Let's just keep this between ourselves


In the news this week-

Labour's union sweetheart deal costs us £4.468bn- "The cost to business of Labour's backroom deals with its union backers now runs into the billions... the true cost of the so-called Warwick Agreement, signed by Tony Blair to secure £8m of union funding and support ahead of the last general election, is only now becoming apparent. The Government estimates that one pledge - to increase statutory holiday entitlement to 28 days, in a series of phases starting from October 1 - will cost business up to £4.4bn a year. Additional maternity and paternity leave and pay, introduced in April, is already costing up to £58m a year... Taxpayers have also forked out £10m for a union modernisation fund to meet a separate pledge to "work in partnership with strong, modern trade unions and to help unions grow". (Telegraph 11.9.07)

£90,000 wasted on Stalinist bulldozer survey- "FURIOUS residents have clashed with the council after branding a development survey for their estate as a shambles and misleading. The consultation on plans to bulldoze homes and gardens to make way for new housing on the Barnsbury Estate in Woking... took six months to complete and cost taxpayers £90,000. Council officers will now consult residents again, at yet more public expense, after it was accepted the consultation did not reflect the desires of the people... Growing pressures from Westminster to up the number of new homes being built in the south are causing dismay in communities such as Barnsbury... Cllr Bellord said: “We have central government dictating the terms and flexing their muscles with their vision of the south east. They’re happy to tell us what we need. Stalin is alive and well in central UK government.” (Woking News and Mail 13.9.07)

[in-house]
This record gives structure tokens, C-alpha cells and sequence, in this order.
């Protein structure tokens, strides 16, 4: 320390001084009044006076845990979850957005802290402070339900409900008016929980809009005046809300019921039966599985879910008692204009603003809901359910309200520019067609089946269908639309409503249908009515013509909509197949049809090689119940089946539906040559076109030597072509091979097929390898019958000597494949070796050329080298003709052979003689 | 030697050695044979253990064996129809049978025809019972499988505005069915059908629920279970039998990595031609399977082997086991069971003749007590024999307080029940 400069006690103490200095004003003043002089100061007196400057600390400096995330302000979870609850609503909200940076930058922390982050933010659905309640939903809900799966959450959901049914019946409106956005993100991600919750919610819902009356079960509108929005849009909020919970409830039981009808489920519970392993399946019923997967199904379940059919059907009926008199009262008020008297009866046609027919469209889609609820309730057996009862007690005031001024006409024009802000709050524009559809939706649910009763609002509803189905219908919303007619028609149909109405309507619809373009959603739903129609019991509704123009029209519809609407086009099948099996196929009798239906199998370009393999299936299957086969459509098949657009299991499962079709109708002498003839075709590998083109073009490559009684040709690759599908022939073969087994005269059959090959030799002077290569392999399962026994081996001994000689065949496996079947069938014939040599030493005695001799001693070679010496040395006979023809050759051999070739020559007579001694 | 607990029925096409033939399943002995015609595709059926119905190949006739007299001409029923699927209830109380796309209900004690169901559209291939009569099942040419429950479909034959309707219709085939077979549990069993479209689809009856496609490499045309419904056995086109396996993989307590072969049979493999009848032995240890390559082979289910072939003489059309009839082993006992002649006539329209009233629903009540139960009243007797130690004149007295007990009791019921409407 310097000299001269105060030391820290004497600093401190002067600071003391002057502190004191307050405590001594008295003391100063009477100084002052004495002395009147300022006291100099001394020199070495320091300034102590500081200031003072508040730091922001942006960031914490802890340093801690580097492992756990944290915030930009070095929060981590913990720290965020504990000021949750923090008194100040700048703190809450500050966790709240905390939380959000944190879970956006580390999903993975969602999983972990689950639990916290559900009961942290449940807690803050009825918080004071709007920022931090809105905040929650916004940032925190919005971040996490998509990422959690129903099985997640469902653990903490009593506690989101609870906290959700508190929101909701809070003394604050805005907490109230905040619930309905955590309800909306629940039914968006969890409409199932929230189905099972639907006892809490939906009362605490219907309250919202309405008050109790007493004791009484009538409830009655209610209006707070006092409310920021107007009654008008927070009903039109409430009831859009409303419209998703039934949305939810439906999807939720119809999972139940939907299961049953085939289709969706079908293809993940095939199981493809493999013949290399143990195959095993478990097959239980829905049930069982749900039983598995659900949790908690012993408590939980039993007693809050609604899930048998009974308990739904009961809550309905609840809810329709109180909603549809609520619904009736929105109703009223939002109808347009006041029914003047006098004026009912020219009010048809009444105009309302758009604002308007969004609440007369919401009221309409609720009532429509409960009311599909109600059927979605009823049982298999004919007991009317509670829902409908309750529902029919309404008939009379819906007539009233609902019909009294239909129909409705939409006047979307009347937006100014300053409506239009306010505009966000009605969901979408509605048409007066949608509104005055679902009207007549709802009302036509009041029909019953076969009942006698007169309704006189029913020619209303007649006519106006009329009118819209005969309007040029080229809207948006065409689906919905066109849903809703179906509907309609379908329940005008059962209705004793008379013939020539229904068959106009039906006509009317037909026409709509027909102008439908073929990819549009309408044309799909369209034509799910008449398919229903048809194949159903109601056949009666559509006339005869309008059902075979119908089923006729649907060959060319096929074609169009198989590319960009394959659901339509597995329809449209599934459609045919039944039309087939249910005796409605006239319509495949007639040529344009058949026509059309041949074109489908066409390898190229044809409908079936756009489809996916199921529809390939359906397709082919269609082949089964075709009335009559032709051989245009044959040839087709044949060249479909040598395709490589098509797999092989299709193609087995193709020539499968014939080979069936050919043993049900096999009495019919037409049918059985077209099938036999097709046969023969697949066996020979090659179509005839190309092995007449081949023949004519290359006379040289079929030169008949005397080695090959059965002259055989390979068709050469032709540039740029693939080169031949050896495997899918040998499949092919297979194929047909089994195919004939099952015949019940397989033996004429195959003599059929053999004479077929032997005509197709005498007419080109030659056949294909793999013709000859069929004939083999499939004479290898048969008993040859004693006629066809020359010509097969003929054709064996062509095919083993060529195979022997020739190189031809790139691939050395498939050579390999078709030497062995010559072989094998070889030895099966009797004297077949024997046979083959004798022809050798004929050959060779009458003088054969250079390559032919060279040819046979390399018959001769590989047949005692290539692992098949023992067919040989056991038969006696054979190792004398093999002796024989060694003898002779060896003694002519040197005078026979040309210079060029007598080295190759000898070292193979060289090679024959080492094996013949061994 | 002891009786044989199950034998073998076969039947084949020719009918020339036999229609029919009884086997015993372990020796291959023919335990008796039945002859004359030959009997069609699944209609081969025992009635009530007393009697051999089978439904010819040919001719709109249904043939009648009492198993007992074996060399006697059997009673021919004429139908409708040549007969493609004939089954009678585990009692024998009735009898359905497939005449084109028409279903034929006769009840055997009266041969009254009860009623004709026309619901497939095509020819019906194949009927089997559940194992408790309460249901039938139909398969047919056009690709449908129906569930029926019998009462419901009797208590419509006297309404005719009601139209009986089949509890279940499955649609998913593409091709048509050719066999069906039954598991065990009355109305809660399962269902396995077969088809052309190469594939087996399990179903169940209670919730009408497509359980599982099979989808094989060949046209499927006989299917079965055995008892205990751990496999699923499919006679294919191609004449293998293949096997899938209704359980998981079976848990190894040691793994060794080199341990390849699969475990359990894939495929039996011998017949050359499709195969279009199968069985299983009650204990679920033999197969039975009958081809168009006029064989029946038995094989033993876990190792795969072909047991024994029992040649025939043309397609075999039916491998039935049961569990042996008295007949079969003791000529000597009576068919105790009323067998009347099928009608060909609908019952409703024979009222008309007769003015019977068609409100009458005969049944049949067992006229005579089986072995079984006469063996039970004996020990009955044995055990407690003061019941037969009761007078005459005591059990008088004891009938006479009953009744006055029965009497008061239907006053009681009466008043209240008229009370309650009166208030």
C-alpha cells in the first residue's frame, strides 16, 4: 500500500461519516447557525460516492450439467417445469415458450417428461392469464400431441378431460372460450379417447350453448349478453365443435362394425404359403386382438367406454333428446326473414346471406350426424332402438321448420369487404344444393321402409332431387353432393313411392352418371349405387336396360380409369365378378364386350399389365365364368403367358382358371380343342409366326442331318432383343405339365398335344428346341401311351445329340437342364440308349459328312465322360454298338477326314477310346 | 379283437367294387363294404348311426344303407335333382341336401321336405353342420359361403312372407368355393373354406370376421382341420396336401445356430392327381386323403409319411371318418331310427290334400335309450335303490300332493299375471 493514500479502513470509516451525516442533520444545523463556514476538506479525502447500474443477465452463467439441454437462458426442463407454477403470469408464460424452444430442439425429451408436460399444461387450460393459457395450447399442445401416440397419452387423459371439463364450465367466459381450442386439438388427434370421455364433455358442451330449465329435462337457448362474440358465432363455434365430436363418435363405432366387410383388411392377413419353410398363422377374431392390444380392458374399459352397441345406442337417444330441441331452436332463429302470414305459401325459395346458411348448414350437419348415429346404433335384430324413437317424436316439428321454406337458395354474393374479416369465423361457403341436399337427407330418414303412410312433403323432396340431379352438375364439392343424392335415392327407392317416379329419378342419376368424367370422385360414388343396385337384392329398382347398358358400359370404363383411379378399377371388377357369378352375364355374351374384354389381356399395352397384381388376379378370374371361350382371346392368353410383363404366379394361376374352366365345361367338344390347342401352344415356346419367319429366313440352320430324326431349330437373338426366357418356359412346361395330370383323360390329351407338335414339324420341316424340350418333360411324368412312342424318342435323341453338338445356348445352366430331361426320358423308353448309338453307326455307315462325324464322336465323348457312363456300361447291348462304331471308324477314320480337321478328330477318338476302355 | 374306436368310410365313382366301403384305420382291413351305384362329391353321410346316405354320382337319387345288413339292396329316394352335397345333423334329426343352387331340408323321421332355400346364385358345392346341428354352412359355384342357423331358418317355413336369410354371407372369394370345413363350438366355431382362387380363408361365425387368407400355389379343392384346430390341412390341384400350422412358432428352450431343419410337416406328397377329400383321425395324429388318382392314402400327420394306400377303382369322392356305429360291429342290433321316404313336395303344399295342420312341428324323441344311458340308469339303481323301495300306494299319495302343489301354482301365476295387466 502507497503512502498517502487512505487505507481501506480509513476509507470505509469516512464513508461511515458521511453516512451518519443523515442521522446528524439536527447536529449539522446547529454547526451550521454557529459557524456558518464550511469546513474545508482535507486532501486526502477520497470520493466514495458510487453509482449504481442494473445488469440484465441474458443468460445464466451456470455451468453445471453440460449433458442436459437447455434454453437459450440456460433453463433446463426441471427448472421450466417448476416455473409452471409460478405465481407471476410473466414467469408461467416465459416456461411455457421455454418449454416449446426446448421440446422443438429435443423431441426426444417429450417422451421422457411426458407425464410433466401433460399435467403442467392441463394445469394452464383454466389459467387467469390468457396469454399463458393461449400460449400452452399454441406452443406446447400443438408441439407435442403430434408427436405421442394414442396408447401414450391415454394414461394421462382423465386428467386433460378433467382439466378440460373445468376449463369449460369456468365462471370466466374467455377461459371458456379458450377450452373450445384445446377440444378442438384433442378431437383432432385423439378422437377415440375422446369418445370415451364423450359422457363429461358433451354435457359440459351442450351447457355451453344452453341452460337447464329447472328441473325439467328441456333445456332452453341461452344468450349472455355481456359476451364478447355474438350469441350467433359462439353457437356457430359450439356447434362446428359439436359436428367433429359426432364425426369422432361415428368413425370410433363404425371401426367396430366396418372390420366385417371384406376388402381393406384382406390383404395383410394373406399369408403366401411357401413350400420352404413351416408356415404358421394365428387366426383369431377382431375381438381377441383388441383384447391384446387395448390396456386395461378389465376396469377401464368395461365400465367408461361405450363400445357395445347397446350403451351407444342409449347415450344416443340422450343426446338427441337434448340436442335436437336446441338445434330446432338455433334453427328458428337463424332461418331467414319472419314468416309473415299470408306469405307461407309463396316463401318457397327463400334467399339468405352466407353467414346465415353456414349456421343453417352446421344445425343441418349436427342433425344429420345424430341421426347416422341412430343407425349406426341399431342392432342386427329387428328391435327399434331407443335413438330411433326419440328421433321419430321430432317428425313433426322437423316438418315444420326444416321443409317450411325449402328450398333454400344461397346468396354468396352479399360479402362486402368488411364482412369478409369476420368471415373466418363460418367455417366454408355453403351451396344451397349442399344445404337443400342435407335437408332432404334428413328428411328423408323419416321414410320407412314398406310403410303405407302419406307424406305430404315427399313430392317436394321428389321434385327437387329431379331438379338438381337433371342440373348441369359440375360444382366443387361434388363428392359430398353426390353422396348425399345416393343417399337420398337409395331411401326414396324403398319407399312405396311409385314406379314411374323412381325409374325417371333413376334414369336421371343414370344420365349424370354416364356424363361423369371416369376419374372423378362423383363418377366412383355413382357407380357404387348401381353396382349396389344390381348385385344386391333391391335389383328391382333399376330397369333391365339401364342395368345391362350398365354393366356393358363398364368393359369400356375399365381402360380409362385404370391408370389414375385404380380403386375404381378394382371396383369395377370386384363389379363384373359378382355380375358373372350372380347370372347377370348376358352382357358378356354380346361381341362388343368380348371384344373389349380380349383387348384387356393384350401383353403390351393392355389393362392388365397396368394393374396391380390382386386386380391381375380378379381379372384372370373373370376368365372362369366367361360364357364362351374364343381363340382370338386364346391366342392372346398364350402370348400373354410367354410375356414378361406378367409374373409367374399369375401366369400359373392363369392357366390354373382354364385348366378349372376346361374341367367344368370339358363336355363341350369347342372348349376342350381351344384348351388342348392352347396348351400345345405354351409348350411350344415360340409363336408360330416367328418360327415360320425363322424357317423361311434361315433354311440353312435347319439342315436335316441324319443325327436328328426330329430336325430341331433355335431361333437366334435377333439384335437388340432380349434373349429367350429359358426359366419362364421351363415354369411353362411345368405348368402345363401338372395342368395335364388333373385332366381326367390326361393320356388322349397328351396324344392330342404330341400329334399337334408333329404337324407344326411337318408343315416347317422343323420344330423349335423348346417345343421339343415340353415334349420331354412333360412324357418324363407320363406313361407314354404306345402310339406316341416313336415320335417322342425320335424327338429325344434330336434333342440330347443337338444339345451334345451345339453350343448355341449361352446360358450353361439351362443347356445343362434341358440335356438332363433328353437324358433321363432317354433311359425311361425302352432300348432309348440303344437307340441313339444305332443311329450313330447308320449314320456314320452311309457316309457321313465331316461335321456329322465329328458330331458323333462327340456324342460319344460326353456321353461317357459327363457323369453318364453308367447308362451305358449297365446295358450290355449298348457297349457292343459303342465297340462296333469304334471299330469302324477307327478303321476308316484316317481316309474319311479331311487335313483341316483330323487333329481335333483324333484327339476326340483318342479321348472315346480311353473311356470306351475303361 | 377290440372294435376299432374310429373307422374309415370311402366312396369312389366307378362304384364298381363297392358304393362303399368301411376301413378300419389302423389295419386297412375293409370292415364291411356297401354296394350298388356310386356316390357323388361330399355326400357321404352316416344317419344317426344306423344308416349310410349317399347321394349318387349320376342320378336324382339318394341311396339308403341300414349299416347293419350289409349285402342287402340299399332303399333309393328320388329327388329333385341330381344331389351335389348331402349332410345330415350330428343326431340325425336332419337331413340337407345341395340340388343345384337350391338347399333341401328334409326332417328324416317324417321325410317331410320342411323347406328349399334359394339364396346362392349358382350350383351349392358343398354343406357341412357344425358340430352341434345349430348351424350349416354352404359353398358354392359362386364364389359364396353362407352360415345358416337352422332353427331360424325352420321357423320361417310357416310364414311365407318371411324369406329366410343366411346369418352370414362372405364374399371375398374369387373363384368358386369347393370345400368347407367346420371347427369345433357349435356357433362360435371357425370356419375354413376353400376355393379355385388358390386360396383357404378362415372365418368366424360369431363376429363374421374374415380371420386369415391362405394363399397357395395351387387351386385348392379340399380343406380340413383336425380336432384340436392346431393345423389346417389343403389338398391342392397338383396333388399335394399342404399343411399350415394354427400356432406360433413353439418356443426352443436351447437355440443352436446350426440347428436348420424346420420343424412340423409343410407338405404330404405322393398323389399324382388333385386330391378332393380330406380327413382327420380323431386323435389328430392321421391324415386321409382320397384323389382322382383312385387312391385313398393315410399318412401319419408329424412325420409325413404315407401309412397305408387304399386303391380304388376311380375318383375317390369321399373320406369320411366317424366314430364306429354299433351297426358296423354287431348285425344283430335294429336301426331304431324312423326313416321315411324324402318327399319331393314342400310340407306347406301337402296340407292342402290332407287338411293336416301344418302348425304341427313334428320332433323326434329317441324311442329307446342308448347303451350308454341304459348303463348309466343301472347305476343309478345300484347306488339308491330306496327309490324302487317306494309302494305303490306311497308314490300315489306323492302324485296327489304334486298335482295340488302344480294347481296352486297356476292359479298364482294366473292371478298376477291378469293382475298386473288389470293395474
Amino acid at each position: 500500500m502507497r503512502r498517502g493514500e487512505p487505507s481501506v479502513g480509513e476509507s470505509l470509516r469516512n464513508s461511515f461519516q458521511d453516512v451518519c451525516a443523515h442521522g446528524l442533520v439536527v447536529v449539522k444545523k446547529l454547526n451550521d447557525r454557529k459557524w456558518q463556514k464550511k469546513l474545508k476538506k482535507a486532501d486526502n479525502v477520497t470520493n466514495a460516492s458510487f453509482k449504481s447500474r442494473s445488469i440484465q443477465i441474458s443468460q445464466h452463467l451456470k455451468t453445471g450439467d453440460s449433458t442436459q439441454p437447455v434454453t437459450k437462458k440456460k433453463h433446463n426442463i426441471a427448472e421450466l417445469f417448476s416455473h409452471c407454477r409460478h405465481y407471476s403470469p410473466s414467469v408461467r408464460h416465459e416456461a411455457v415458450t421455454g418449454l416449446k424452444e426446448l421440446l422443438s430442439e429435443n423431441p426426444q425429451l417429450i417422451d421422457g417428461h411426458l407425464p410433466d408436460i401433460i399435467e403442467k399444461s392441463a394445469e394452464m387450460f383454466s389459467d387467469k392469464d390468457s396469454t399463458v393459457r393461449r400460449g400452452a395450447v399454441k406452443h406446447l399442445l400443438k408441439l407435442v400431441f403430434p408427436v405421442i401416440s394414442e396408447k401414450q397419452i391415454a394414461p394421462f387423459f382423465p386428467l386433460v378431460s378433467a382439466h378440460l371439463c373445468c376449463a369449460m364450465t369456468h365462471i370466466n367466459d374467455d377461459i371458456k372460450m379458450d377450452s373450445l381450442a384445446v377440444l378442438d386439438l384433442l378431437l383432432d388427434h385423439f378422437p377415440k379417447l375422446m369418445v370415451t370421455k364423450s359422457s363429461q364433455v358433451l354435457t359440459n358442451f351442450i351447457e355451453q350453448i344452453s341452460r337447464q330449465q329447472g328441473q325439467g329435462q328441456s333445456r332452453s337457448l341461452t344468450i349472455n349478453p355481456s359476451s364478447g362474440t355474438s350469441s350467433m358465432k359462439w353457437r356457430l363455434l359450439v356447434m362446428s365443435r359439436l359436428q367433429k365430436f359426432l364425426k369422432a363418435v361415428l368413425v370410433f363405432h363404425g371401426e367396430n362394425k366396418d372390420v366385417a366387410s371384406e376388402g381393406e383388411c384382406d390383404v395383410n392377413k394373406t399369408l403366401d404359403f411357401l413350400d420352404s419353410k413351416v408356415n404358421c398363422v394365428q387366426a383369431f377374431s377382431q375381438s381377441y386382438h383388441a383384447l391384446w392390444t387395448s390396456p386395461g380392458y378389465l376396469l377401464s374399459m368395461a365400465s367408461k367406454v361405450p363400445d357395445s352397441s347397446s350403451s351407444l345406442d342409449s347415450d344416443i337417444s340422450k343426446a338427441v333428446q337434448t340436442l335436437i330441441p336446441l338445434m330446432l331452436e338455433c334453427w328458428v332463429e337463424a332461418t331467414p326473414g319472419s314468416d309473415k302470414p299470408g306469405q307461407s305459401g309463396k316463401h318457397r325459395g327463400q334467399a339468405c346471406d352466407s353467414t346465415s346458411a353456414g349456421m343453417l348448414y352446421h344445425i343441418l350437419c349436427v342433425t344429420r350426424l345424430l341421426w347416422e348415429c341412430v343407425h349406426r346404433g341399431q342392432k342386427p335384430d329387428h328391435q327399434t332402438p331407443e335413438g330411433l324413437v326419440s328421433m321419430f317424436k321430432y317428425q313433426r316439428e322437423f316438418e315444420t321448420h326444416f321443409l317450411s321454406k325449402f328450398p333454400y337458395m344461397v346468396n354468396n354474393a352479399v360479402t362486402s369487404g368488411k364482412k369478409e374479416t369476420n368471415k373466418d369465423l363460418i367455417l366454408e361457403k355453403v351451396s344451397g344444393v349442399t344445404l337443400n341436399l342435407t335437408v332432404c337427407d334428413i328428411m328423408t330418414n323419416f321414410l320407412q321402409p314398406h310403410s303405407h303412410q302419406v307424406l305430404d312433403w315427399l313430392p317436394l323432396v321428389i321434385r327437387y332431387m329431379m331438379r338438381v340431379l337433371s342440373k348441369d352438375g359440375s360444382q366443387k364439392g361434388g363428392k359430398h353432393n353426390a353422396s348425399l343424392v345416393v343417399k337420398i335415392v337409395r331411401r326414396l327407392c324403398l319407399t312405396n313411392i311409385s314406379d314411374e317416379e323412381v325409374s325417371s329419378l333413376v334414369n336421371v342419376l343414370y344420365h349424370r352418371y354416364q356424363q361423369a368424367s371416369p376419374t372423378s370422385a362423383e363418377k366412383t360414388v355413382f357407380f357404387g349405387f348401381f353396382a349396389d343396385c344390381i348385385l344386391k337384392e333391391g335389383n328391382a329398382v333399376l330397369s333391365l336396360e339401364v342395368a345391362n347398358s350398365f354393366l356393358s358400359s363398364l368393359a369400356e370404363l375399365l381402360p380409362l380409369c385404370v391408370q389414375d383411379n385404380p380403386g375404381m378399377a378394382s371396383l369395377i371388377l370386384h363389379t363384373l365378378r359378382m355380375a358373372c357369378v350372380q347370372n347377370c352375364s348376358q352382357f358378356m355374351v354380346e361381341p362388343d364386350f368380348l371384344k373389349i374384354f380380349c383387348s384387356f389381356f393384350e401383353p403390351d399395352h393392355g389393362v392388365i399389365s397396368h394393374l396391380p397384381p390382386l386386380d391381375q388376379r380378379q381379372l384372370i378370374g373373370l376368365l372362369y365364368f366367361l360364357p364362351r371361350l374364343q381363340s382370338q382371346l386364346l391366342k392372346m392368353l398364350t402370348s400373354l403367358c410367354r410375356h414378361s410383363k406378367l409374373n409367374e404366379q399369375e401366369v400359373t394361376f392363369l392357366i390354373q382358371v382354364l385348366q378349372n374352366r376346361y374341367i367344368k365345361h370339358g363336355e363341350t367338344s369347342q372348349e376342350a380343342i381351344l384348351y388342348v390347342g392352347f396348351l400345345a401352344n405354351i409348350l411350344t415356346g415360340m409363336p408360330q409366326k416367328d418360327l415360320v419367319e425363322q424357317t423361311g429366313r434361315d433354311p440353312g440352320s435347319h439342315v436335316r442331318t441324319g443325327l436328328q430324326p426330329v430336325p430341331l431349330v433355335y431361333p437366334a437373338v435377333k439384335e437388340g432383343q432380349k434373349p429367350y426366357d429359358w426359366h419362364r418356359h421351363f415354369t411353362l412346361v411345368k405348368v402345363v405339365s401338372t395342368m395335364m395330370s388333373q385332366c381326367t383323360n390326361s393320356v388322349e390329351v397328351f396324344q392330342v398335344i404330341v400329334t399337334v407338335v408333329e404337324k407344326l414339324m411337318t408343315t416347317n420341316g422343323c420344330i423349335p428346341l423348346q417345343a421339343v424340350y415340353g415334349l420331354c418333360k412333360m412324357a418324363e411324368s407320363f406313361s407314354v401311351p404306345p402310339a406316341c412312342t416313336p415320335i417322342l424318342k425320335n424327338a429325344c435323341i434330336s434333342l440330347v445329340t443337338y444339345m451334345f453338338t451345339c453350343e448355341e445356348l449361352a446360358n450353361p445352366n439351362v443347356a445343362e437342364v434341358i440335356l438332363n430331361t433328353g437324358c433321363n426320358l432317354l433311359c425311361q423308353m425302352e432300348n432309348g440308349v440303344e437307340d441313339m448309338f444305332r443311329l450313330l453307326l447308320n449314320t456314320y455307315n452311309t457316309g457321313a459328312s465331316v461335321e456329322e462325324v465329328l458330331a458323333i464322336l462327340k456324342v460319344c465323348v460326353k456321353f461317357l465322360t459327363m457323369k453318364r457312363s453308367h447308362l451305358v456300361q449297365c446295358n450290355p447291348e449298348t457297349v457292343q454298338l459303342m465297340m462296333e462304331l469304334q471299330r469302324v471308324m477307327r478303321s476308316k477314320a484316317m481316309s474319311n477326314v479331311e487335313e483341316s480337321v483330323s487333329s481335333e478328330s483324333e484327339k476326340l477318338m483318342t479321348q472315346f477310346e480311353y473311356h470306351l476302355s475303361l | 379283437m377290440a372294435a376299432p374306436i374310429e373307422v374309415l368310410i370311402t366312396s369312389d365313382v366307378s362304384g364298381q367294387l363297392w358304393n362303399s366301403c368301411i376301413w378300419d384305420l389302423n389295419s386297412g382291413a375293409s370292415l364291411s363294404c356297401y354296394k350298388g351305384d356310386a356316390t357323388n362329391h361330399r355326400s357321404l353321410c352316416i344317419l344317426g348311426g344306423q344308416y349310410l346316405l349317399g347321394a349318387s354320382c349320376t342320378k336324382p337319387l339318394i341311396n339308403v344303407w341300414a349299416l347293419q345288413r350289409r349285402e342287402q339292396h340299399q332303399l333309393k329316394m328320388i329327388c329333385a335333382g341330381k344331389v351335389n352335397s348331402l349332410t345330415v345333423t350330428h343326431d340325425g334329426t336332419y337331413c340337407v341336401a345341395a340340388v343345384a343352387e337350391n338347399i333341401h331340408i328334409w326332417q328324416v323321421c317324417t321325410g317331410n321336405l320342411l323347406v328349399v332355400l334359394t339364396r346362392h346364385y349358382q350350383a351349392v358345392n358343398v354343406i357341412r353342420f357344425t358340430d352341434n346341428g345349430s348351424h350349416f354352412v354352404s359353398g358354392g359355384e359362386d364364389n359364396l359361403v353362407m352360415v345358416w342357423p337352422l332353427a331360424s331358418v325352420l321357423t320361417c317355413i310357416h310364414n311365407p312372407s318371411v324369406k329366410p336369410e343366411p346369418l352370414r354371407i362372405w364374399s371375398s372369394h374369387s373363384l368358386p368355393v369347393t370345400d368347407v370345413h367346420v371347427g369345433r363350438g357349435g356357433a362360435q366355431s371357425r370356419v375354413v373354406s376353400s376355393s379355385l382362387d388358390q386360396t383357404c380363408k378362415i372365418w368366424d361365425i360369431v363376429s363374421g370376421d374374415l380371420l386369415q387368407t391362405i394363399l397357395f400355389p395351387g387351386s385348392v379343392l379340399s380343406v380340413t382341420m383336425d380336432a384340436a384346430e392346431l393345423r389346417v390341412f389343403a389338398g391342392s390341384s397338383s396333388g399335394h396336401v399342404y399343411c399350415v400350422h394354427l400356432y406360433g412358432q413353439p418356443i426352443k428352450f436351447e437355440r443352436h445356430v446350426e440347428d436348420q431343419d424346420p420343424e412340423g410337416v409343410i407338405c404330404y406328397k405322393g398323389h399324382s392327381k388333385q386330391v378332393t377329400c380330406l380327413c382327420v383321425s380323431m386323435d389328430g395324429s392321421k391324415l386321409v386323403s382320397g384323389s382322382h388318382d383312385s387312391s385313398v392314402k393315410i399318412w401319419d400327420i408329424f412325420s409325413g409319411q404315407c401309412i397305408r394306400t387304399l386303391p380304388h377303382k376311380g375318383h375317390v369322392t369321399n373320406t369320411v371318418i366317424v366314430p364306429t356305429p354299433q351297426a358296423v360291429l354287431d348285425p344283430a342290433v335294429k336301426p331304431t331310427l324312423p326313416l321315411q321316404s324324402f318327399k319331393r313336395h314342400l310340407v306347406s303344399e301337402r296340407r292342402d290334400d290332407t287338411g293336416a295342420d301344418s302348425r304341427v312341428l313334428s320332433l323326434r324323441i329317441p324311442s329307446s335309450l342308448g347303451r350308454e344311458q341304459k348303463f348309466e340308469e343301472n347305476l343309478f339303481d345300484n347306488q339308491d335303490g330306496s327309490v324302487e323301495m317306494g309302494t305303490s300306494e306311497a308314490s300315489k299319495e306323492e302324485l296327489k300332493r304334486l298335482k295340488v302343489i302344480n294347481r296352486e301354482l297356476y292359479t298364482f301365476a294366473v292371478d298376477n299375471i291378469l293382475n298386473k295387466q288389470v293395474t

£98m runaway road project- "Four years ago, the Welsh Assembly Government pledged “over £30m” for the Porth Relief Road in the Rhondda but, unveiling the road yesterday, First Minister Rhodri Morgan revealed the final cost was £98m. The figure – which works out at £21m a mile – had never previously been quoted by the Assembly Government, Rhondda Cynon Taf (RCT) council or builders Costain. In 2003, Economic Development minister Andrew Davies said: “We are investing over £30m in this road development which will bring environmental benefits and improve access to employment opportunities.” In the programme for yesterday’s ceremony, the cost was put at £65m. Even yesterday morning, it was still being reported elsewhere that the final cost was £85m, but by the time Mr Morgan addressed representatives from the various companies involved in the scheme the price had soared to £98m." (South Wales Echo 4.9.07)

Lavish lunches cost £25,000- "The man charged with ensuring public money is used properly has spent almost £25,000 of taxpayers' cash on dining out in the past three years. Sir John Bourn, head of the National Audit Office (NAO), has run up an average restaurant bill of £154 during 160 meetings since 2004. Details of his lavish expenses, which were revealed after a Freedom of Information request, come just months after it was disclosed that Sir John had spent £336,000 on a series of trips to destinations around the world." (Mail 16.9.07)

Total for week- £4,566,115,000